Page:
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Teuvo Kohonen
Dr. Eng., Emeritus Professor of the Academy
of Finland; Academician
Since the 1960s, Professor Kohonen has introduced several new concepts to neural computing: fundamental theories
of distributed associative memory and optimal associative mappings, the learning subspace method, the selforganizing feature maps (SOMs), the learning vector quantization (LVQ), novel algorithms for symbol processing like
the redundant hash addressing, dynamically expanding context and a special SOM for symbolic data, and a SOM called
the Adaptive-Subspace SOM (ASSOM) in which invariant-feature filters emergence. A new SOM architecture WEBSOM
has been developed in his laboratory for exploratory textual data mining. In the largest WEBSOM implemented so far,
about seven million documents have been organized in a one-million neuron network: for smaller WEBSOMs, see the
demo at http://websom.hut.fi/websom/ .
Gender detection
The classification or description scheme is usually based on the
availability of a set of patterns that have already been classified or
described. This set of patterns is termed the training set, and the
resulting learning strategy is characterized as supervised learning.
Learning can also be unsupervised, in the sense that the system is
not given an a priori labeling of patterns, instead it itself establishes
the classes based on the statistical regularities of the patterns.
The classification or description scheme usually uses one of the following
approaches:
statistical (or decision theoretic) or
syntactic (or structural).
Statistical pattern recognition is based on statistical characterizations of
patterns, assuming that the patterns are generated by a probabilistic
system.
Syntactical (or structural) pattern recognition is based on the structural
interrelationships of features. A wide range of algorithms can be applied
for pattern recognition, from simple naive Bayes classifiers and neural
networks to the powerful KNN decision rules.
Pattern recognition is more complex when templates are used to
generate variants. For example, in English, sentences often follow the
"N-VP" (noun - verb phrase) pattern, but some knowledge of the
English language is required to detect the pattern.
Pattern recognition is studied in many fields, including psychology,
ethology, cognitive science and computer science.
Holographic associative memory is another type of pattern matching
where a large set of learned patterns based on cognitive meta-weight
is searched for a small set of target patterns.
What is a Pattern?
“A pattern is the opposite of a chaos; it is an
entity vaguely defined, that could be given a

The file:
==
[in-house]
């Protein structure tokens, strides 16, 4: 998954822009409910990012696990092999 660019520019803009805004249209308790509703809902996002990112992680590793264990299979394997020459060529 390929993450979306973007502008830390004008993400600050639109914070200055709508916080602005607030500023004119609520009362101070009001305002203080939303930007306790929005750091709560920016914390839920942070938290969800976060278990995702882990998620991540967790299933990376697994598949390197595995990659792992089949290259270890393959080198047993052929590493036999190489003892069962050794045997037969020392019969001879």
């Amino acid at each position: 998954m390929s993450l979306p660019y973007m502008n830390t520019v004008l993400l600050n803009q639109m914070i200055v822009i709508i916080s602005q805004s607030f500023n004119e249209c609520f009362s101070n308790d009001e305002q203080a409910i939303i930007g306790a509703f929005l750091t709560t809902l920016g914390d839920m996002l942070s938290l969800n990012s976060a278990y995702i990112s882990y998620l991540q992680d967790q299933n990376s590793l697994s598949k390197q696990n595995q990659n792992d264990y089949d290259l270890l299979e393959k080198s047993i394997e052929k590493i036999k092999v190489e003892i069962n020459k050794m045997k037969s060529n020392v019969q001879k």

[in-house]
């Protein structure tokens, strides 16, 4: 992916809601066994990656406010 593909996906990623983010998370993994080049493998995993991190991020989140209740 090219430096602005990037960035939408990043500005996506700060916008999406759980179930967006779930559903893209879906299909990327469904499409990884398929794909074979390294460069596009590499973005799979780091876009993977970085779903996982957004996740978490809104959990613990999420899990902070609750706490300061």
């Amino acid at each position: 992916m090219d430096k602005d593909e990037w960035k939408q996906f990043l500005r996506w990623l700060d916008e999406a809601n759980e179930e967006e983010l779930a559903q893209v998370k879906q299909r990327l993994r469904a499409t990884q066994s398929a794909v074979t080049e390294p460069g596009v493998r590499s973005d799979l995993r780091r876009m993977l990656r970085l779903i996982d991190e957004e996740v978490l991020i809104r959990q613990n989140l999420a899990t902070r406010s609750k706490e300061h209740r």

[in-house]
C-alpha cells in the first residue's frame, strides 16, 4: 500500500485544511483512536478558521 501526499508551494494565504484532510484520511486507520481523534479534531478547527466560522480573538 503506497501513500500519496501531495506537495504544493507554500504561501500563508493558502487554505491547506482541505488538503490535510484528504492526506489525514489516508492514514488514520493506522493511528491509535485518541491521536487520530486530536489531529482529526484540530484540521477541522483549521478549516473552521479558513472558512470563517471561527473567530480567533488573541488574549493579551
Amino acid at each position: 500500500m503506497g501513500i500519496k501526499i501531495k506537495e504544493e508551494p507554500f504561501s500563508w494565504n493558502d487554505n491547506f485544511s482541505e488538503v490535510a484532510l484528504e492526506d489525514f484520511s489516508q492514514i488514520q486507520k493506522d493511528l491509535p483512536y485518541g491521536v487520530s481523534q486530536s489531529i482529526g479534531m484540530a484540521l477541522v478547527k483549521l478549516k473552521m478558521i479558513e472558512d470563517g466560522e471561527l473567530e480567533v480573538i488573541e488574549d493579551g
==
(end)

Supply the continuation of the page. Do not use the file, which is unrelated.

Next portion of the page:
name.” (Watanabe)
Recognition
Identification of a pattern as a member of a
category we already know, or we are familiar with
– Classification (known categories)
– Clustering (learning categories)
Category “A”
Category “B”
Clustering
Classification
Handwritten Digit Recognition
Cat vs. Dog
Supervised Classification
Training samples are labeled
Unsupervised Classification
Training samples are unlabeled
Segmentation
Pattern Recognition
• Given an input pattern, make a decision
about the “category” or “class” of the pattern
• Pattern recognition is needed in designing
almost all automated systems
• Other related disciplines: data mining,
machine learning, computer vision, neural
networks, statistical decision theory
• This course will present various techniques
to solve P.R. problems and discuss their
relative strengths and weaknesses
How do we design similarity?
Intra-class Variability
The letter “T” in different typefaces
Same face under different expression, pose, illumination
Inter-class Similarity
Characters that look similar
Identical twins
Difficulties of Representation
• “How
do you instruct someone (or some computer)
to recognize caricatures in a magazine, let alone
find a human figure in a misshapen piece of work?”
• “A program that could distinguish between male
and female faces in a random snapshot would
probably earn its author a Ph.D. in computer
science.” (Penzias 1989)
• A representation could consist of a vector of realvalued numbers, ordered list of attributes, parts
and their relations….
Difficulties of Representation
How should we
model a face to
account for the
large intra-class
variability?
John P. Frisby, Seeing. Illusion, Brian and Mind, Oxford University Press, 1980
Pattern Class Model
• A mathematical or statistical description for each pattern
class (population); it is this class description that is learned
from samples
• Given a pattern, choose the best-fitting model for it;
assign the pattern to the class associated with the bestfitting model
Pattern Recognition System
• Domain-specific knowledge
– Acquisition, representation
• Data acquisition
– camera, ultrasound, MRI,….
• Preprocessing
– Image enhancement, segmentation
• Representation
– Features: color, shape, texture,…
• Decision making
– Statistical (geometric) pattern recognition
– Syntactic (structural) pattern recognition
– Artificial neural networks
• Post-processing; use of context